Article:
The Master of Arts is a degree in applied economic policy analysis. The program is designed to serve the need for a terminal graduate degree for professional economists, government officials, and economic consultants, and to lay the groundwork for students who wish to pursue the PhD degree. Paid work as a practicing economist for three–six months may be included in the degree program of qualified students toward the end of their program. Approximately thirty students enter the program each year. Students are required to complete at least thirty-two semester hours of academic work, of which sixteen semester hours constitute core courses. Part-time (<8 SH) as well as full-time enrollment is possible.
The MA degree is designed to provide a solid foundation in economic theory and quantitative methods (core courses), while providing an opportunity for students to apply the tools of economic analysis to particular policy areas. The focus of the program is on application and practice. Development of presentation skills and ability to produce project-oriented writing assignments are essential to the program and are emphasized in the elective (application) courses. Even the core courses incorporate application of theory and/or methods. The ability to incorporate co-op (paid work for one semester) into the program enhances the practice orientation of the degree.
The MA program requires eight courses (32 semester hours of credit), including four core courses and four elective courses. Students typically complete the program in three or four semesters.
Current and prospective students should refer to the most recent Registrar’s catalog for a description of the Master of Arts in Economics curriculum (pages 236 and 237), available as a pdf here:
Most graduate classes meet twice per week for one and one-half hours each day or once per week for three hours. Most master’s level classes are scheduled Monday through Friday, between the hours of 4 and 8 p.m.
To view the class schedule for Spring 2015, here is a link to the registrar’s website. https://wl11gp.neu.edu/udcprod8/NEUCLSS.p_disp_dyn_sched
There are two possible course sequences for students enrolled in the MA program. The first sequence applies to students who want to graduate in three semesters. The second applies to students who want or need to be full time but prefer to graduate in four semesters. To be considered a full-time student, however, you must take at least eight (8) semester hours (two economics courses) per semester.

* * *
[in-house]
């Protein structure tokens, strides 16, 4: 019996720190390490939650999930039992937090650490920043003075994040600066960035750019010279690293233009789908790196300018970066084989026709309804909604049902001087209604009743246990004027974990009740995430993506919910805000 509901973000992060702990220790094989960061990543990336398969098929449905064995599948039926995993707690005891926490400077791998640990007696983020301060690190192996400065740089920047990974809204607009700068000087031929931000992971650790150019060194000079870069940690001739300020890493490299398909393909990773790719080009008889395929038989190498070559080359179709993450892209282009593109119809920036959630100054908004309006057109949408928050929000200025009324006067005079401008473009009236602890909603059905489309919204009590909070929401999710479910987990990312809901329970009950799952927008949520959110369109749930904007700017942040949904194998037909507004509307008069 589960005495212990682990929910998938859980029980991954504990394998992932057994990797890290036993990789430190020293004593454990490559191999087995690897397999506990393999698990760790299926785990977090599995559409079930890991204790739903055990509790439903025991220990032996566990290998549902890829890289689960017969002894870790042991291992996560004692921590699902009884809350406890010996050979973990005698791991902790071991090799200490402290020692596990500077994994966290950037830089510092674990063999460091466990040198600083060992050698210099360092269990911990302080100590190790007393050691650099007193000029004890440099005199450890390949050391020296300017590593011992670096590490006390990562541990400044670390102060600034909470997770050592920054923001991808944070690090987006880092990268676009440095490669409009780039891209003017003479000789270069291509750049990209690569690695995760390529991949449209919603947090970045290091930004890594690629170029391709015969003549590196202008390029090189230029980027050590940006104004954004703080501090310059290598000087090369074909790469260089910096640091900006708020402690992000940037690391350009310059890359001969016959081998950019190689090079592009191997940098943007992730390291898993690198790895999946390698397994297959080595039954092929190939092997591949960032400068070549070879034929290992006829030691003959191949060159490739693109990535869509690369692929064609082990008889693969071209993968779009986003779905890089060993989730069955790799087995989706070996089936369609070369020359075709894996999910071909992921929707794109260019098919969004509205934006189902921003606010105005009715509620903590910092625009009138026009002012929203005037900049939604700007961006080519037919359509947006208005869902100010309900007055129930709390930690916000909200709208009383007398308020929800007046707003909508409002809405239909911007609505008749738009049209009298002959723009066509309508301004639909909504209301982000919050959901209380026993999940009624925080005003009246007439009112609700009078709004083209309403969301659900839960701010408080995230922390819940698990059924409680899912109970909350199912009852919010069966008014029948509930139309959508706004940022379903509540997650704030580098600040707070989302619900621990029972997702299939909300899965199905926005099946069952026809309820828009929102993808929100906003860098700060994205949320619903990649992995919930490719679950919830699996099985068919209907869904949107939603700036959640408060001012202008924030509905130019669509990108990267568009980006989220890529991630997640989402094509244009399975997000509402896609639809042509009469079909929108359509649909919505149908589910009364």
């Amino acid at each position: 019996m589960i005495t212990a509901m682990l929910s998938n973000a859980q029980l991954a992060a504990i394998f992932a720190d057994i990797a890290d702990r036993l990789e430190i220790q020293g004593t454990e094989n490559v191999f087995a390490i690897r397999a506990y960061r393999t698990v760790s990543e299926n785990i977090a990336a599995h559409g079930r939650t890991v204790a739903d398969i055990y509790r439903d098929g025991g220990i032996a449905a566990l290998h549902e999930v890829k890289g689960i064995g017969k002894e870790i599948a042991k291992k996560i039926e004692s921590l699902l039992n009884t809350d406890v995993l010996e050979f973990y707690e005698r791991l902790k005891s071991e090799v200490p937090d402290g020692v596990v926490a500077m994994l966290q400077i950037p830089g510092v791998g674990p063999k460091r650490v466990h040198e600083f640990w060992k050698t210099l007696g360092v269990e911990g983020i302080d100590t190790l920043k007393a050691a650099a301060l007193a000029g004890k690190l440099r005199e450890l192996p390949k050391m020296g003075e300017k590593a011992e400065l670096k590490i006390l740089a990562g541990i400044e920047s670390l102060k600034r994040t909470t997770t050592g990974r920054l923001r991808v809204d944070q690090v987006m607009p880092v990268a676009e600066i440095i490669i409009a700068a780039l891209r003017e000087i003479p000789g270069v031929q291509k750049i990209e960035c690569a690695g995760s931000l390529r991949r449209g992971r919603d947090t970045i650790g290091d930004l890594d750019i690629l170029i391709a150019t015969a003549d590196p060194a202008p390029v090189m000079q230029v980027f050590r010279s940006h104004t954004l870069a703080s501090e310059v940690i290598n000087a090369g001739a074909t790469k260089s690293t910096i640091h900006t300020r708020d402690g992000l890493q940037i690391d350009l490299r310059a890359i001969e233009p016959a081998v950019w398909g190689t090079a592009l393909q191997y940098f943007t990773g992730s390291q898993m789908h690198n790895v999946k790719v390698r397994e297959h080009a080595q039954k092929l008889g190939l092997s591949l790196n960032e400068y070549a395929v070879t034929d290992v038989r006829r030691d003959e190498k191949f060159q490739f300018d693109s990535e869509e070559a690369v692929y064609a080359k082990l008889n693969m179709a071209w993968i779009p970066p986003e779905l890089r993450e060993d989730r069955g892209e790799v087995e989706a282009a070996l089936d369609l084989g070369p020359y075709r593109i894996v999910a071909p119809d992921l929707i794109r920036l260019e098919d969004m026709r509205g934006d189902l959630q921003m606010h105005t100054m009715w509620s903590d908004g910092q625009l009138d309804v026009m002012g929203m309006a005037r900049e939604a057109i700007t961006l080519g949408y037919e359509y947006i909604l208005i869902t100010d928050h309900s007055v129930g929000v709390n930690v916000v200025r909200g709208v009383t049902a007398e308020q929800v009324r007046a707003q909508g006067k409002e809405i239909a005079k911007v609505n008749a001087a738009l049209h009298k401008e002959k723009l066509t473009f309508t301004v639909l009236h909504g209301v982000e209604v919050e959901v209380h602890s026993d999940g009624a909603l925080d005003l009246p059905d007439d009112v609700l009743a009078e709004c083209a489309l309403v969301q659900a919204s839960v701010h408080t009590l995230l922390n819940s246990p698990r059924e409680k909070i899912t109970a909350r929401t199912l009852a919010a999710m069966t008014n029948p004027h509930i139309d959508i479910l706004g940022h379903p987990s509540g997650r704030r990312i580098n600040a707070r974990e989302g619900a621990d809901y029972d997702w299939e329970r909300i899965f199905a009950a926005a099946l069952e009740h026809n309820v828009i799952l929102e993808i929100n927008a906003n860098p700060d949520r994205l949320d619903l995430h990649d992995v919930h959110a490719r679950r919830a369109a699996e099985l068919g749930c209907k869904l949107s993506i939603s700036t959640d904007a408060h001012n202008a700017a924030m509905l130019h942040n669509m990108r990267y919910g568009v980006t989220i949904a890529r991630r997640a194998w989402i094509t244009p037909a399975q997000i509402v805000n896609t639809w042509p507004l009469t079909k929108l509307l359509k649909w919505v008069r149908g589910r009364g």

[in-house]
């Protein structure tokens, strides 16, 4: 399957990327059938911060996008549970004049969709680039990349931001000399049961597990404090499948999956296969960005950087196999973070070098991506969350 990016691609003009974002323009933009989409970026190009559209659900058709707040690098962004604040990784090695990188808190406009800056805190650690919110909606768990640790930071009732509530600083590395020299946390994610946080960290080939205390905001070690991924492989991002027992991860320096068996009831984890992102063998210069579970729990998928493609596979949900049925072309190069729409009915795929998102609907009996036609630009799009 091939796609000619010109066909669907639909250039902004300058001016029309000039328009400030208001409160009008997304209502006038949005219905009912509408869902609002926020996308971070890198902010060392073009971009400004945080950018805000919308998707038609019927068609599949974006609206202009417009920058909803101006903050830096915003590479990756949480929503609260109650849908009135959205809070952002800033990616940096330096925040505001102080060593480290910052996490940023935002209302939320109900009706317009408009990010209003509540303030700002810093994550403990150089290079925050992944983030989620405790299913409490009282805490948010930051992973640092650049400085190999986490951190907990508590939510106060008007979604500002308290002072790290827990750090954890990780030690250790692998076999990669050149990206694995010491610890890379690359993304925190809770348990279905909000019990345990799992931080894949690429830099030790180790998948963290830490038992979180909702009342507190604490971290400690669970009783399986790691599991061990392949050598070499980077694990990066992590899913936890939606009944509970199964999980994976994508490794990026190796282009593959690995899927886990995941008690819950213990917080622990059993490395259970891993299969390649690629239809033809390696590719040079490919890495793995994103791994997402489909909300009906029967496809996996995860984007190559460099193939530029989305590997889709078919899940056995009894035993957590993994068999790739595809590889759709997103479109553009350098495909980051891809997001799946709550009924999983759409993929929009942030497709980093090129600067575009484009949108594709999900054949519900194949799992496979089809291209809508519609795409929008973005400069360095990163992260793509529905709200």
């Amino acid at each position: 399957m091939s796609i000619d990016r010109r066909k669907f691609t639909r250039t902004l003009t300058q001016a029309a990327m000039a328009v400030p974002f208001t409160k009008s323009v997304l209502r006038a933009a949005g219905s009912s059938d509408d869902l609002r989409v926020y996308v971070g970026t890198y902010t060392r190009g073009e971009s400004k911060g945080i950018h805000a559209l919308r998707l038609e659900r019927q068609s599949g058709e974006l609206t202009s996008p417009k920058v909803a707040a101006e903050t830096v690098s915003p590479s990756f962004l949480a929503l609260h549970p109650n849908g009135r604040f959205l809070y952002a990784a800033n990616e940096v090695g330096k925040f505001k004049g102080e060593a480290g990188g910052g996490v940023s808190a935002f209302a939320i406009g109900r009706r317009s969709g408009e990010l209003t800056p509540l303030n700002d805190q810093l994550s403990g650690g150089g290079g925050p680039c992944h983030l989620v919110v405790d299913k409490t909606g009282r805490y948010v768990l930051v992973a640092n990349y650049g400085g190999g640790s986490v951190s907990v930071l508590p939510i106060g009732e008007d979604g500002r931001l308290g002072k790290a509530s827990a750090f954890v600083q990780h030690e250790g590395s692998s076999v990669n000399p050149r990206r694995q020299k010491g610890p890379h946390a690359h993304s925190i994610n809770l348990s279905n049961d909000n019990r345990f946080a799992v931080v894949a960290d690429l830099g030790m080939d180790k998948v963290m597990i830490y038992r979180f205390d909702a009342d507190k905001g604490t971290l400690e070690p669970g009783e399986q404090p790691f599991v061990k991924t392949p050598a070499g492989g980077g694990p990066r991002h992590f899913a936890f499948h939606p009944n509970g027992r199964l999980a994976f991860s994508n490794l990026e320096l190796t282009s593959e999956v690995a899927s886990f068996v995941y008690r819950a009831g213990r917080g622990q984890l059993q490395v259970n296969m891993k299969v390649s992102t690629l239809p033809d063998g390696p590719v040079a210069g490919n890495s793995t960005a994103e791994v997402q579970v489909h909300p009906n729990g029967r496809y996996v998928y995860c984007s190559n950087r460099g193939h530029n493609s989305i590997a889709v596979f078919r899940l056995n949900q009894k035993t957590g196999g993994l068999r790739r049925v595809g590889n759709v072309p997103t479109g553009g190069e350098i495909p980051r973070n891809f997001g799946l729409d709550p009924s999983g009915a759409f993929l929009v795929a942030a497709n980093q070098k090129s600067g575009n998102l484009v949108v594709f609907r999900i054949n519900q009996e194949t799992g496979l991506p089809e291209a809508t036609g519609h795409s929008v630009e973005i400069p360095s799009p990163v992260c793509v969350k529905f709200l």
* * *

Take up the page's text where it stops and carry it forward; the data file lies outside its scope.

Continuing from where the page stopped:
|SEMESTER 1||SEMESTER 2||SEMESTER 3||SEMESTER 4|
|ECON 5105||ECON 5120||ELECTIVE||Co-op students:|
|ECON 5110||ECON 5140||ELECTIVE||ELECTIVE|
|SEMESTER 1||SEMSTER 2||SEMESTER 3||SEMESTER 4||SEMESTER 5|
|ECON 5105||ECON 5120||ELECTIVE||ELECTIVE||Co-op students:|
|ECON 5110||ECON 5140||ELECTIVE||ELECTIVE||ELECTIVE|
Some elective courses are offered every year; others are offered every other year. Please consult the registrar’s website to determine what elective courses are available.
Master’s students are permitted to take one graduate course outside of the economics department during their program. They also may, if they have satisfied the prerequisites and have gotten permission from the instructor, choose one or more courses designated for doctoral students.
Northeastern University’s undergraduate programs are widely known for incorporating on-the-job learning experiences with academic training. About half of our undergraduate majors choose the co-op work option. The Department of Economics offers a Graduate Cooperative Education option in its Master of Arts in Economics program. This exciting program option allows qualified students to enhance their practice-oriented graduate education in Economics with actual work experience. Please note that this is paid work and not an unpaid internship.
Students who meet the following academic criteria are eligible to apply for participation in this program:
Students are reminded of this option early during the spring semester of their first academic year. Students should then initiate the process by contacting our Co-op Coordinator, Linnea Basu email@example.com. Following a rigorous internal interview process, successful applicants are recommended to, and interview with, prospective employers. The final decision on hiring is made by the employer.
The co-op experience typically begins after the spring semester has ended, or when the position is secured, if later, and continues until the end of the fall semester. The student then returns and finishes remaining academic requirements during the following semester(s).
Arranged by subject Updated March 2, 2015Link to Academic year 2014-2015 Catolog